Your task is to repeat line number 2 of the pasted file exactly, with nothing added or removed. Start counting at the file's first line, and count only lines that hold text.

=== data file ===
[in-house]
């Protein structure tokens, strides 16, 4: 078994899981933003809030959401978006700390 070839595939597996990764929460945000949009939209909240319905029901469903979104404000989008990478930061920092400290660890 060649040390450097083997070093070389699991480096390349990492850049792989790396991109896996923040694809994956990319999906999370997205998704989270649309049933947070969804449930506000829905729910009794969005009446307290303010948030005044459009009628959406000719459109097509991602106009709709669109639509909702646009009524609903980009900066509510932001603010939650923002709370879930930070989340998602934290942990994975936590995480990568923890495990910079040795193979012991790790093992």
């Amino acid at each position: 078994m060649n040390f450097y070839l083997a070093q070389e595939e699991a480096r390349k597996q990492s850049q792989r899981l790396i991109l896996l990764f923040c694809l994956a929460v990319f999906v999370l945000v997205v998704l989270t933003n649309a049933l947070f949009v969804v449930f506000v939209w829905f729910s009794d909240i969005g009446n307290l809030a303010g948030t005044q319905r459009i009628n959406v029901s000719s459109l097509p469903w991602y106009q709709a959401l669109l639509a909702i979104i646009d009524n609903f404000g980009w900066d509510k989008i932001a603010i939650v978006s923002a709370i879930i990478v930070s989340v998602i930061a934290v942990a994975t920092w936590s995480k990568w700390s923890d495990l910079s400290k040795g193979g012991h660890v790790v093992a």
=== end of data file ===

């Protein structure tokens, strides 16, 4: 078994899981933003809030959401978006700390 070839595939597996990764929460945000949009939209909240319905029901469903979104404000989008990478930061920092400290660890 060649040390450097083997070093070389699991480096390349990492850049792989790396991109896996923040694809994956990319999906999370997205998704989270649309049933947070969804449930506000829905729910009794969005009446307290303010948030005044459009009628959406000719459109097509991602106009709709669109639509909702646009009524609903980009900066509510932001603010939650923002709370879930930070989340998602934290942990994975936590995480990568923890495990910079040795193979012991790790093992």